Why are so many journalists being killed in Mexico? – podcast | News

The Guardian’s Latin America correspondent, Tom Phillips, tells Michael Safi | that he can clearly remember the night he met Margarito Martinez. Tom had traveled to Tijuana, Mexico, to cover an epidemic of violence there, and was following an ambulance crew to the scene of a crime. After a frantic drive through darkened streets, he was sure they would be the first to arrive – but they were not. Margarito was already there.

Margarito was not just good at his job, he was also universally beloved by his fellow reporters. He was a “sweetie”, as one colleague put it, and had a disarming smile. He was a family man, too, a devoted father and husband. It came as a shock to his friends and colleagues when, earlier this year, he was gunned down right in front of his own home.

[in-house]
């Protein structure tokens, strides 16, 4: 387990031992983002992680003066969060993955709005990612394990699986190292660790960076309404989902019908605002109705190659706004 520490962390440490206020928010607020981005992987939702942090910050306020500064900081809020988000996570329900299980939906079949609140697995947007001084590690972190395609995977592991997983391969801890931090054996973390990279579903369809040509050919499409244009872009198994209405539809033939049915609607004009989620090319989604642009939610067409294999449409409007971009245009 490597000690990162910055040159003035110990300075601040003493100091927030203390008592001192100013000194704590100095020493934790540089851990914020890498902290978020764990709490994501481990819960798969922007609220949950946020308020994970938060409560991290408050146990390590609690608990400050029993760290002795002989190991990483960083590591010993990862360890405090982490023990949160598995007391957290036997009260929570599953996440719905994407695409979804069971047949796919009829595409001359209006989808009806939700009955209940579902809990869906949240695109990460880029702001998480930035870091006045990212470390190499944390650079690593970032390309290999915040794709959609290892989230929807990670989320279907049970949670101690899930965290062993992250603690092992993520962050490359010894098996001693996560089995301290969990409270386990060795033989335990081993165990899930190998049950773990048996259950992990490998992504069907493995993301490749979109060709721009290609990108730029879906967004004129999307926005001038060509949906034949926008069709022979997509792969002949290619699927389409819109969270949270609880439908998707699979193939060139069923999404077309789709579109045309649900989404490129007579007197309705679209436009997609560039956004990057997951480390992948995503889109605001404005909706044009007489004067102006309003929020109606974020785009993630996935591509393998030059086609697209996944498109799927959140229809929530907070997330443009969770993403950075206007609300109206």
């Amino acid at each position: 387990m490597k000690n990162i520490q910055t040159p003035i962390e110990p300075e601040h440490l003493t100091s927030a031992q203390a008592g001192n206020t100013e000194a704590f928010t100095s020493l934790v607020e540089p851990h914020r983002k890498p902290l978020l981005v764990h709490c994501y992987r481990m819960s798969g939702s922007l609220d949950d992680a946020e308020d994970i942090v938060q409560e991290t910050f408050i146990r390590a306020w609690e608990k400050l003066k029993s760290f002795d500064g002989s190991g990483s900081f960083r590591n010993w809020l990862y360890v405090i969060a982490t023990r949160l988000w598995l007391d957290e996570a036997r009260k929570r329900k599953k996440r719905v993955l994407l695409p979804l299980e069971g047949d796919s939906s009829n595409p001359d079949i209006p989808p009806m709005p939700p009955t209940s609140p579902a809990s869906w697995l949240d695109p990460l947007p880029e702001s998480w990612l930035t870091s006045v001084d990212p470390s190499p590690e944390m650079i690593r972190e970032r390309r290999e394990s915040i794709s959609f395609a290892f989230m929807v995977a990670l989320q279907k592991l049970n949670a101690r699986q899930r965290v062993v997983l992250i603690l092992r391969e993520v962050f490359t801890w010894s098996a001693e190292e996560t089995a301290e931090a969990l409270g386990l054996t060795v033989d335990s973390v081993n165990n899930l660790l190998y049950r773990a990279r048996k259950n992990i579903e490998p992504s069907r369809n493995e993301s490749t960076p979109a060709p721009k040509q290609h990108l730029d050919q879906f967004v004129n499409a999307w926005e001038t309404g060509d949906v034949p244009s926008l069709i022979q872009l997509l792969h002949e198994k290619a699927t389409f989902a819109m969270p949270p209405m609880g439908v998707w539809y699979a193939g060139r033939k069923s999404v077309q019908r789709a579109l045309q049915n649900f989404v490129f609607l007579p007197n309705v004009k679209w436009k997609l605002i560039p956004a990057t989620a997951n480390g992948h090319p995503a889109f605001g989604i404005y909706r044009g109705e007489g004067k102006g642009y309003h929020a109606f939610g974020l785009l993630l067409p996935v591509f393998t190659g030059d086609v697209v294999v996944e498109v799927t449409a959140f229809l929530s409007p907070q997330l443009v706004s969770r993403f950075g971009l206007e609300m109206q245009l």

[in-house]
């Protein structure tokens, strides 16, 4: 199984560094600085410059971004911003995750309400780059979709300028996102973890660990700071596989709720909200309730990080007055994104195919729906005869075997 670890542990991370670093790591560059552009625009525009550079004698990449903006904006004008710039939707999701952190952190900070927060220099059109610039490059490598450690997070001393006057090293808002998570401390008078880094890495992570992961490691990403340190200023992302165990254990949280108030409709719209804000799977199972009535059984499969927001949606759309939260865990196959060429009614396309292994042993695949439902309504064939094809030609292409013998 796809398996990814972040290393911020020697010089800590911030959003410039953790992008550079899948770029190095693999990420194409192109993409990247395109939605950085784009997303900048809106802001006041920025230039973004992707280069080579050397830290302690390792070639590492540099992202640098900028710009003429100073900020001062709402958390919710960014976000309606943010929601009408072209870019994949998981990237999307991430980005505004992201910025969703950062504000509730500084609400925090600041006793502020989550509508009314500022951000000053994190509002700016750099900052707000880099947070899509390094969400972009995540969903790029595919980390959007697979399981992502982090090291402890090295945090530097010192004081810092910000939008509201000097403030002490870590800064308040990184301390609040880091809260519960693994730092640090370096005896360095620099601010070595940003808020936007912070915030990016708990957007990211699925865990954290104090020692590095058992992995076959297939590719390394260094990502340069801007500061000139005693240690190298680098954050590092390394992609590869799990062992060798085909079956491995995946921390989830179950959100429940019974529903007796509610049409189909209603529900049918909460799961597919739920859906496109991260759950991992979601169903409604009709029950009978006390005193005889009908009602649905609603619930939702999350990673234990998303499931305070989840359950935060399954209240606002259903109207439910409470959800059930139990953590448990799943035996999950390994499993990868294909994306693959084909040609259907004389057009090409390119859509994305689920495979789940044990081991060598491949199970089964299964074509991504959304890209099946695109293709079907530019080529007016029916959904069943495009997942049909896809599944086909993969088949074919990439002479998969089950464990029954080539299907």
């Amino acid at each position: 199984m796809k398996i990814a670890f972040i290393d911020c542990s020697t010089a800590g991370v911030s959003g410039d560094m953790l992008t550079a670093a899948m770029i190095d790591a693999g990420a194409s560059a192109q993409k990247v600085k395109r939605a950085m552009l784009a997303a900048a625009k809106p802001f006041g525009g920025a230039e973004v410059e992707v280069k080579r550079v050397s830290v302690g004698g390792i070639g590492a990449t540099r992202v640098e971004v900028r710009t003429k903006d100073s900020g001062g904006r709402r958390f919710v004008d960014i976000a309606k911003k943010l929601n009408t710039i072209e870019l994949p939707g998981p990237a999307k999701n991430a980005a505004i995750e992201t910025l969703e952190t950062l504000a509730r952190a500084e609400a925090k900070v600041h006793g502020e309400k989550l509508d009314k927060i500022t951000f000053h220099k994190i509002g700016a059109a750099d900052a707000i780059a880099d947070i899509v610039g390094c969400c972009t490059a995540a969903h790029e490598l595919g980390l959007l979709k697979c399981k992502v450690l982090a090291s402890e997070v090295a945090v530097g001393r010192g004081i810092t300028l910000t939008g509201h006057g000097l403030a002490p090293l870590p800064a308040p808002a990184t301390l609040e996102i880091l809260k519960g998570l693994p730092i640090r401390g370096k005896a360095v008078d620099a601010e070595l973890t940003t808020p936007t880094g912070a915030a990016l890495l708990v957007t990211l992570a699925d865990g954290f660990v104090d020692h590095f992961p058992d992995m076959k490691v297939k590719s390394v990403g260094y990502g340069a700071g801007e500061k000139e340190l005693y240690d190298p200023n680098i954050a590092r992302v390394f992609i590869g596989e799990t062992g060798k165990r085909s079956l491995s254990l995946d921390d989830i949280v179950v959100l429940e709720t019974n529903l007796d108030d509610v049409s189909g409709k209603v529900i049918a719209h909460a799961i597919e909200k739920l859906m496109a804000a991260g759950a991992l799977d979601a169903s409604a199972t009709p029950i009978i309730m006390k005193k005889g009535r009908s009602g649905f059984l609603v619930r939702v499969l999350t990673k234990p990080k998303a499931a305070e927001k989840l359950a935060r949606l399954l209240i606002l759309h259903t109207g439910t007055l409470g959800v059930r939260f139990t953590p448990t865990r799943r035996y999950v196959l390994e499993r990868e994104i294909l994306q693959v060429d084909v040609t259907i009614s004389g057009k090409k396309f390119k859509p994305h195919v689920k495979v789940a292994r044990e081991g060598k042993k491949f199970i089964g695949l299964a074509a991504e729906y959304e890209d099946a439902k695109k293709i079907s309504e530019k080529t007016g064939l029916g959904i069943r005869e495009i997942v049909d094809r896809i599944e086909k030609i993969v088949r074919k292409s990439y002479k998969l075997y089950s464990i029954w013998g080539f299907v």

Tijuana has long been a dangerous city, particularly for journalists. But under a Mexican president who calls journalists “enemies of the people”, reporting in Mexico has never been more deadly. This year, eight journalists have been killed in Mexico already – almost as many as the total number of journalists killed in the country last year (nine). What’s behind this wave of violence? And will Mexico’s president do anything to stop it?



Photograph: Emilio Espejel/The Guardian

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